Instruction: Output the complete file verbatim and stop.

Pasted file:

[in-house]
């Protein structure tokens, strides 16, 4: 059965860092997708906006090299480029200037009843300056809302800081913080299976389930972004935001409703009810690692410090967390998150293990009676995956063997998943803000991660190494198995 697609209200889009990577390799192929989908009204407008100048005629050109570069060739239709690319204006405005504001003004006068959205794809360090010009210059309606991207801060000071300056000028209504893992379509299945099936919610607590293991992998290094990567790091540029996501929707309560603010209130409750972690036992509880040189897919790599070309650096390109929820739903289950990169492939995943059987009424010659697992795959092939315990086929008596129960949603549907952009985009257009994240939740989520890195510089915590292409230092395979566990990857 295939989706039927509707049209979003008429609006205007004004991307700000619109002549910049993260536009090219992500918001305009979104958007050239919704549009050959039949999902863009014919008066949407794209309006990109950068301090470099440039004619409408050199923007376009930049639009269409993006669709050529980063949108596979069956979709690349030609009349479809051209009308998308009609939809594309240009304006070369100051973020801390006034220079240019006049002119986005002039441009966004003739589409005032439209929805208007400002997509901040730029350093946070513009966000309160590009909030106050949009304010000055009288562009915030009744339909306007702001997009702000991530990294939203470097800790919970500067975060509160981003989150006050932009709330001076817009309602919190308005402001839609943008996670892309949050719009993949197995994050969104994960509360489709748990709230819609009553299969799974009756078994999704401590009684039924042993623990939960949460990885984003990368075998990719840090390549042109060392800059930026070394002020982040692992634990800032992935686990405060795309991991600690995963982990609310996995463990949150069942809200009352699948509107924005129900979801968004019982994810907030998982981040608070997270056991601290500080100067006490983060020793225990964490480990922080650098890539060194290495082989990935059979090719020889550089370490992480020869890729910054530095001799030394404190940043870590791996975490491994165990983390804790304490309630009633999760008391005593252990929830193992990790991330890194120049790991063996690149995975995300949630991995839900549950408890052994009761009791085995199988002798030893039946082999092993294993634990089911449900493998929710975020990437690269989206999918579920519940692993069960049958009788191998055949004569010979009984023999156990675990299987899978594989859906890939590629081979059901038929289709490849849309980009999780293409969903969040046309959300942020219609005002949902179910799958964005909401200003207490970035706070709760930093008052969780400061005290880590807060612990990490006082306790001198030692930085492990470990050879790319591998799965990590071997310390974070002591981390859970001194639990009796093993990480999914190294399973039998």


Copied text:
[in-house]
């Protein structure tokens, strides 16, 4: 059965860092997708906006090299480029200037009843300056809302800081913080299976389930972004935001409703009810690692410090967390998150293990009676995956063997998943803000991660190494198995 697609209200889009990577390799192929989908009204407008100048005629050109570069060739239709690319204006405005504001003004006068959205794809360090010009210059309606991207801060000071300056000028209504893992379509299945099936919610607590293991992998290094990567790091540029996501929707309560603010209130409750972690036992509880040189897919790599070309650096390109929820739903289950990169492939995943059987009424010659697992795959092939315990086929008596129960949603549907952009985009257009994240939740989520890195510089915590292409230092395979566990990857 295939989706039927509707049209979003008429609006205007004004991307700000619109002549910049993260536009090219992500918001305009979104958007050239919704549009050959039949999902863009014919008066949407794209309006990109950068301090470099440039004619409408050199923007376009930049639009269409993006669709050529980063949108596979069956979709690349030609009349479809051209009308998308009609939809594309240009304006070369100051973020801390006034220079240019006049002119986005002039441009966004003739589409005032439209929805208007400002997509901040730029350093946070513009966000309160590009909030106050949009304010000055009288562009915030009744339909306007702001997009702000991530990294939203470097800790919970500067975060509160981003989150006050932009709330001076817009309602919190308005402001839609943008996670892309949050719009993949197995994050969104994960509360489709748990709230819609009553299969799974009756078994999704401590009684039924042993623990939960949460990885984003990368075998990719840090390549042109060392800059930026070394002020982040692992634990800032992935686990405060795309991991600690995963982990609310996995463990949150069942809200009352699948509107924005129900979801968004019982994810907030998982981040608070997270056991601290500080100067006490983060020793225990964490480990922080650098890539060194290495082989990935059979090719020889550089370490992480020869890729910054530095001799030394404190940043870590791996975490491994165990983390804790304490309630009633999760008391005593252990929830193992990790991330890194120049790991063996690149995975995300949630991995839900549950408890052994009761009791085995199988002798030893039946082999092993294993634990089911449900493998929710975020990437690269989206999918579920519940692993069960049958009788191998055949004569010979009984023999156990675990299987899978594989859906890939590629081979059901038929289709490849849309980009999780293409969903969040046309959300942020219609005002949902179910799958964005909401200003207490970035706070709760930093008052969780400061005290880590807060612990990490006082306790001198030692930085492990470990050879790319591998799965990590071997310390974070002591981390859970001194639990009796093993990480999914190294399973039998």